Tanzania‘s Maasai people, resisting government pressure to leave their ancestral homes in the Ngorongoro Conservation Area, have presented their demands for Indigenous land rights to negotiators in Nairobi finalizing the proposed U.N. global biodiversity framework.
The appeal by the Masaai community of Loliando on Thursday follows a violent confrontation with Tanzanian security forces two weeks ago which forced many of them to flee to neighboring Kenya.
A decision by the East African Court of Justice on the politically sensitive issue was expected this week but has been postponed until later this year due to “unavoidable circumstances,” according to a court notice.
“We are being accused by our government as being destroyers of our environment and denied citizenship of Tanzania,” said the Maasai in their letter to the U.N. biodiversity meeting. “This is the fourth forceful eviction from our land. And our leaders languish in detention in big numbers. 20 of them are being charged with murder. We cannot tell the world of the happenings because media is banned from covering our story.”
Cases of abuse, torture and large-scale evictions continue to be reported among Indigenous communities as observed in Tanzania, where the Maasai community says it faces displacement to create a protected area for hunting.
The Maasai leaders were joined by civil society actors and other Indigenous community leaders in their calls for the inclusion and recognition of Indigenous land, territories and tenure rights in the framework, which is expected to be endorsed by world leaders when they meet in Montreal, Canada in December this year.
“The only way this can be a strong instrument is by incorporating and ensuring a strong human rights element and respecting the role of Indigenous peoples and local communities,” said Lucy Mulenkei, the co-chair of the International Indigenous Forum on Biodiversity, at a press conference on the sidelines of the negotiations.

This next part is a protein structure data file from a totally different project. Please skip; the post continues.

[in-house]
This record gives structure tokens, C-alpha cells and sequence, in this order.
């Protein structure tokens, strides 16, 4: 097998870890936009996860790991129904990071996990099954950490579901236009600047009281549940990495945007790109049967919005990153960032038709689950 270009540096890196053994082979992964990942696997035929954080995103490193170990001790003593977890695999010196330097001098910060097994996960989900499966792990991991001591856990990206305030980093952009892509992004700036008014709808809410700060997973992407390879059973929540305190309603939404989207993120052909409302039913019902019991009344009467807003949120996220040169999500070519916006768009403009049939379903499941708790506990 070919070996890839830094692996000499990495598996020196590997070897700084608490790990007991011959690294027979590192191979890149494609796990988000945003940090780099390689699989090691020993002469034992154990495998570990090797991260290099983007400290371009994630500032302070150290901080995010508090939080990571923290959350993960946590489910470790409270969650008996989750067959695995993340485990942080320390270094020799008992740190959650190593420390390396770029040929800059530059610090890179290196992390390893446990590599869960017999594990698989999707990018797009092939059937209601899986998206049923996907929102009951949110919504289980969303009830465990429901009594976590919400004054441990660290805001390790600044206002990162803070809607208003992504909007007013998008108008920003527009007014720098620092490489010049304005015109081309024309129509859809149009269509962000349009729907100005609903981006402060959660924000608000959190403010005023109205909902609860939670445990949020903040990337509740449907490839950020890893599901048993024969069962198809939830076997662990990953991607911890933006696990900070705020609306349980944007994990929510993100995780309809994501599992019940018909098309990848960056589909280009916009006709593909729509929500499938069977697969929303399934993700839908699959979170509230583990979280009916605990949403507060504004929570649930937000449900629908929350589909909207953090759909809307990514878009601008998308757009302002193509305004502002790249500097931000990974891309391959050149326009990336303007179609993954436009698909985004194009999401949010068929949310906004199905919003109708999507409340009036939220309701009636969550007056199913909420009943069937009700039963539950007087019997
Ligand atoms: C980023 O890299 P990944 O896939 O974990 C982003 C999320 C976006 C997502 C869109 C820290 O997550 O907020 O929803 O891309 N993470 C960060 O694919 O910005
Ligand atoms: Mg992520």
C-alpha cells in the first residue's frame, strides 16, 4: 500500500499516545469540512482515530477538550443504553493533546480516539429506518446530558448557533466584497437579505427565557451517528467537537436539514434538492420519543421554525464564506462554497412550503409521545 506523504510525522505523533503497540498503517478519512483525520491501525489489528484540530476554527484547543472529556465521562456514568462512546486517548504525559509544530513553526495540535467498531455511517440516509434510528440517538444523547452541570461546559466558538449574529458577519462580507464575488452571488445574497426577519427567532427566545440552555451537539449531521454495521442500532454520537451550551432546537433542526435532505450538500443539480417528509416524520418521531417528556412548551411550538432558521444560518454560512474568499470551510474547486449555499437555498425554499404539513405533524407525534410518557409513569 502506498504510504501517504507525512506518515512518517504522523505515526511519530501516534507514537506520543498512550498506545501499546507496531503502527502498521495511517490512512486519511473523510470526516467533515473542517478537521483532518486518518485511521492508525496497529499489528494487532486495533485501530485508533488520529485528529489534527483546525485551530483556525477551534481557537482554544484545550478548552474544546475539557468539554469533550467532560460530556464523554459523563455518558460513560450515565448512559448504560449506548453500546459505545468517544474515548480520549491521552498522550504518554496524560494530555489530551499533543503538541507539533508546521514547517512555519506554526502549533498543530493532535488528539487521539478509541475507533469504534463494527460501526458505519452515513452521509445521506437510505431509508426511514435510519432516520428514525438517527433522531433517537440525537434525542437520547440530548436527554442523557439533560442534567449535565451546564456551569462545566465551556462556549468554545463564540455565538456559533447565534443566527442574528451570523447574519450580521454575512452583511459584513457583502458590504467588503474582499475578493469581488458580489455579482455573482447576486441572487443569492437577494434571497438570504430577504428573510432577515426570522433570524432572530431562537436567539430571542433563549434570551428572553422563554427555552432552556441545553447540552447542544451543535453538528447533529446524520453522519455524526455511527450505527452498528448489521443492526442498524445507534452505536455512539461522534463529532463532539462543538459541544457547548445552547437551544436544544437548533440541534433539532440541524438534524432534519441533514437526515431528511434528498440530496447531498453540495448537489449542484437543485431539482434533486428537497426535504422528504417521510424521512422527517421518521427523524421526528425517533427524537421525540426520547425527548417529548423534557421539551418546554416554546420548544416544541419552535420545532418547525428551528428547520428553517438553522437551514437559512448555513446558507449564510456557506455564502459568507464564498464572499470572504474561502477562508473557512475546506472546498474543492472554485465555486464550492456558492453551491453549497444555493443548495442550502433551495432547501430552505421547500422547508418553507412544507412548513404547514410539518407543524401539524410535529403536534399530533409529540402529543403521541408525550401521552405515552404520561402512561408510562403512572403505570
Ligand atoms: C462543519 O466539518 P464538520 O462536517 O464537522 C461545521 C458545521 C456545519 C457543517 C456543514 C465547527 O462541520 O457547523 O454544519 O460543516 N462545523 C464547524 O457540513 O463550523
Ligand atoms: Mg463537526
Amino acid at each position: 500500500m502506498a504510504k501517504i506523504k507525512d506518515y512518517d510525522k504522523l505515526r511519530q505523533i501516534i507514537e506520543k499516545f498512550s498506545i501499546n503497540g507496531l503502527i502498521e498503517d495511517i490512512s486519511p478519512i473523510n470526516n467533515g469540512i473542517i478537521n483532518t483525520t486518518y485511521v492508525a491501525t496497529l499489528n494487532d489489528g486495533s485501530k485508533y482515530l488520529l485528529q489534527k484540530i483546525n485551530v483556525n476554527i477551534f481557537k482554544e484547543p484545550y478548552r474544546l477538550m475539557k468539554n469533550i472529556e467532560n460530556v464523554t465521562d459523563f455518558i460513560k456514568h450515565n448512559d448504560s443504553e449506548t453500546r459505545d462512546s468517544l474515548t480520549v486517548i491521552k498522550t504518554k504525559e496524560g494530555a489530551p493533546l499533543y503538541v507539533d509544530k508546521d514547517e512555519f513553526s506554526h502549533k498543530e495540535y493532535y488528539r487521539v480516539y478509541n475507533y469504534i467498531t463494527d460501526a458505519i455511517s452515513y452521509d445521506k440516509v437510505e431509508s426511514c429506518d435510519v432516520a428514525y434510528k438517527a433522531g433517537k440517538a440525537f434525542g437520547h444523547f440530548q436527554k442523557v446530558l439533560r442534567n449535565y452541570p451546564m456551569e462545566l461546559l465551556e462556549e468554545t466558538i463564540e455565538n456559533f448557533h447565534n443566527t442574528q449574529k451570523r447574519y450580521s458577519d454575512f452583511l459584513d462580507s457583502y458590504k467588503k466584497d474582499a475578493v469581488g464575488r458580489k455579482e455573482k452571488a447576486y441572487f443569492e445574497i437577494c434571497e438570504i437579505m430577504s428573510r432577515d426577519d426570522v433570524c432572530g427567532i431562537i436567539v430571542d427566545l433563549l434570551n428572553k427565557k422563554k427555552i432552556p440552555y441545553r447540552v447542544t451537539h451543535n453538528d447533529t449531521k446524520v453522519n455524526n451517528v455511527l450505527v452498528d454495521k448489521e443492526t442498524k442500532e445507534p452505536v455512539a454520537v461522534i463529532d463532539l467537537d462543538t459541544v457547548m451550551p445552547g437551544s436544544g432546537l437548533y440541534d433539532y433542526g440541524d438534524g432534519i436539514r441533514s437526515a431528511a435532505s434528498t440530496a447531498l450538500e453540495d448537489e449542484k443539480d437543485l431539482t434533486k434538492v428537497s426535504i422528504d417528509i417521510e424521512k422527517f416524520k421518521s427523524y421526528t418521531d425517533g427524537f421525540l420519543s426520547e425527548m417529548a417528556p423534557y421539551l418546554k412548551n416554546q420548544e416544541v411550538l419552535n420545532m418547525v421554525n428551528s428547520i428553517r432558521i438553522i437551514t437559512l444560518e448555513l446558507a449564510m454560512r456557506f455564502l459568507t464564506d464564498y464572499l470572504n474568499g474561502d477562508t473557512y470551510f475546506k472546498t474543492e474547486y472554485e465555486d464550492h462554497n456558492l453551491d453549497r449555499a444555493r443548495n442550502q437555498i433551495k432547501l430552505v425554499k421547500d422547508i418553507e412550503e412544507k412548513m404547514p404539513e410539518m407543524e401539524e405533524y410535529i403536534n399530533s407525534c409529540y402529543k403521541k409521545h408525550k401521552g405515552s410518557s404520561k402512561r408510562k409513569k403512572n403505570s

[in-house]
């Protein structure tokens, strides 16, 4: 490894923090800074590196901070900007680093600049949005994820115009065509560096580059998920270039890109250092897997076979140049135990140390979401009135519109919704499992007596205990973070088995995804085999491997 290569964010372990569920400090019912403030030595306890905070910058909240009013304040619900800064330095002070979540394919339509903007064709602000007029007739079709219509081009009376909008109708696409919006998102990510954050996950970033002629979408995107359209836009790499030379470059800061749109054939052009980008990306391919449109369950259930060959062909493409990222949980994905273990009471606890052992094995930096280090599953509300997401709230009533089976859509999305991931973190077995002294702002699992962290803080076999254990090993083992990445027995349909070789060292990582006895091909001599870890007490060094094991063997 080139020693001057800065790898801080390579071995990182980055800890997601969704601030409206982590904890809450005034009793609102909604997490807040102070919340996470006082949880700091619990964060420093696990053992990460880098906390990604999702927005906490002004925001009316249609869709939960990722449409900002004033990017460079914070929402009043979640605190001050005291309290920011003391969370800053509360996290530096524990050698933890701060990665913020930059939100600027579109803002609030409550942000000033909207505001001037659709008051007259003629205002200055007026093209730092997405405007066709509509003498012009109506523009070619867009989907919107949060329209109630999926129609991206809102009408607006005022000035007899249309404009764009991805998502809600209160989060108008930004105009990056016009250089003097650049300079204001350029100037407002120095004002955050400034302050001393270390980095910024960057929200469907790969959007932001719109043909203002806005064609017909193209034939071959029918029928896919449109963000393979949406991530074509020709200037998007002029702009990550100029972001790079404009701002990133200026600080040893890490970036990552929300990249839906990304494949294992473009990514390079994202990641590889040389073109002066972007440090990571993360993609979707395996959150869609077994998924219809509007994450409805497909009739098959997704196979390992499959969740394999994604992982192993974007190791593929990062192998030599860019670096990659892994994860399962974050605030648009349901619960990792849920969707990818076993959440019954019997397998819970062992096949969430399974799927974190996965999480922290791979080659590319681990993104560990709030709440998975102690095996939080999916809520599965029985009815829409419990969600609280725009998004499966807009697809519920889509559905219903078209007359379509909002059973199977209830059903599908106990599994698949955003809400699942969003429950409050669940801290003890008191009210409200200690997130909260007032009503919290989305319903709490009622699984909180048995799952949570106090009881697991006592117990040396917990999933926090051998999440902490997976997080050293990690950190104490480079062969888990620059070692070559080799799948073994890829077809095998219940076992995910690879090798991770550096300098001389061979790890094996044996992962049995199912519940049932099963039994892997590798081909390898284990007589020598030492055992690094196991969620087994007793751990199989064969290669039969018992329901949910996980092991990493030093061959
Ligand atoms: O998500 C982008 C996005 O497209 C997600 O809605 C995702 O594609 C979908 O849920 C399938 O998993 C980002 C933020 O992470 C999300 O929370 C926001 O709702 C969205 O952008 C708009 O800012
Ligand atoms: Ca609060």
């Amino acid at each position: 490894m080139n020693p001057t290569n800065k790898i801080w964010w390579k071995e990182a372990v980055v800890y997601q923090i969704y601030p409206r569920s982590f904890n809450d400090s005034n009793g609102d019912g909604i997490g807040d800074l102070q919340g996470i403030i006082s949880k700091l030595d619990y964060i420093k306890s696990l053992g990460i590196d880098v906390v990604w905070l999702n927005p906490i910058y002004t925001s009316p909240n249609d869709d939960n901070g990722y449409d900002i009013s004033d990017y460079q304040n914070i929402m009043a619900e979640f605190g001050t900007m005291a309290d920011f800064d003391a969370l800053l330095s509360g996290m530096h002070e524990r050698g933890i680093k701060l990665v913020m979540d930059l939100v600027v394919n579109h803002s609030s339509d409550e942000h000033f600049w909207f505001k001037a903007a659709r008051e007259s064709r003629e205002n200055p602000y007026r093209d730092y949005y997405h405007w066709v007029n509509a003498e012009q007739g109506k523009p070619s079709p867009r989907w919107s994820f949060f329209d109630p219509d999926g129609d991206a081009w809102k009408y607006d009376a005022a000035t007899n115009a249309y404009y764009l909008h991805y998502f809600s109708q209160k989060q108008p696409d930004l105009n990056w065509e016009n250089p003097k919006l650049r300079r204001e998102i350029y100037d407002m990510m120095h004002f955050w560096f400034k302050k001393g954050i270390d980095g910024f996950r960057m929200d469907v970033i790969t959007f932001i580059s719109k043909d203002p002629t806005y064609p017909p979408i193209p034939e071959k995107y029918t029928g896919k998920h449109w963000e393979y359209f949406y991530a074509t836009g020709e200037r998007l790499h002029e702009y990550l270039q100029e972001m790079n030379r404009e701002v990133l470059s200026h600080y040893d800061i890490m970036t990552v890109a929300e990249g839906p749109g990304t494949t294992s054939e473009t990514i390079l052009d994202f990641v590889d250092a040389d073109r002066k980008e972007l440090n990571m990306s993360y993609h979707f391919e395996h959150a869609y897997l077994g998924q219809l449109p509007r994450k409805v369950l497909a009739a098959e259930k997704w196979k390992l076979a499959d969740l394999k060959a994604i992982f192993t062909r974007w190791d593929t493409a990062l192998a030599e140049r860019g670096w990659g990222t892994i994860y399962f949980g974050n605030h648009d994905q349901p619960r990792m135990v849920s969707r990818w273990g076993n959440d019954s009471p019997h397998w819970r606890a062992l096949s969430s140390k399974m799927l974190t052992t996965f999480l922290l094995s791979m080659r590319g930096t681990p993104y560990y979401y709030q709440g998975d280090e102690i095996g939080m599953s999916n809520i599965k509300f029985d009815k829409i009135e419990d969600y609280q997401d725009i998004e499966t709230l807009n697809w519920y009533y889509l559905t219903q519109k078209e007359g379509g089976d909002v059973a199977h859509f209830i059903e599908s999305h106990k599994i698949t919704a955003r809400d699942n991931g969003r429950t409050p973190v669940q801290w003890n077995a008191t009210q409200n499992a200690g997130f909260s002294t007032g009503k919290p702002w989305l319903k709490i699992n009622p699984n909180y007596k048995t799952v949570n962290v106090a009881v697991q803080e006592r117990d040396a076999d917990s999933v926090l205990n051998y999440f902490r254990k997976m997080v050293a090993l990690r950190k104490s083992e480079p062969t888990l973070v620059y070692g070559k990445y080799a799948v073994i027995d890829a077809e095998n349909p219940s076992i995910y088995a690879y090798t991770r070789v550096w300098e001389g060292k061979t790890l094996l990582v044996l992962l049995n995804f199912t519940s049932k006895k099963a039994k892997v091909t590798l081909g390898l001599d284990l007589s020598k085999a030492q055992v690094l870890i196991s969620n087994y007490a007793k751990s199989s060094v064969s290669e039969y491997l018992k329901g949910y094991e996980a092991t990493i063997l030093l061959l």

The Indigenous forum has also called for free prior and informed consent of land use as well as a sound financial mechanism for conservation.
“If we don’t have a framework to protect nature that truly recognizes and respects the rights of Indigenous peoples and local communities, who are actually conserving biodiversity humanity is going to be in danger,” said the Indigenous forum’s Ramiro Batzin.
The global biodiversity framework is set to replace the older Aichi Biodiversity Targets, that were agreed by the U.N. parties at a convention on biological diversity in 2010 in the Japanese prefecture of Aichi. None of the Aichi agreements’ 20 targets were met by the time the 2020 deadline elapsed. The ongoing Nairobi negotiations are a carry-over of intensive negotiations after failure to secure consensus in Geneva in March this year.
Key issues are still up for debate, with richer countries disagreeing with developing nations on several sticking points, such as benefit-sharing, removing incentives for harming nature, biotechnology and financing for developing countries to strengthen national aims and technology.
The proposed biodiversity framework is seeking to comprehensively tackle a number of global environmental concerns including pollution, climate change and other human-caused impacts on nature such as illegal wildlife trades, habitat loss and overconsumption.
The decline of biodiversity and degradation of ecosystems exacerbates climate change, according to the International Union for the Conservation of Nature. It says the new framework must “aim to halt biodiversity loss by 2030 and achieve recovery by 2050.”
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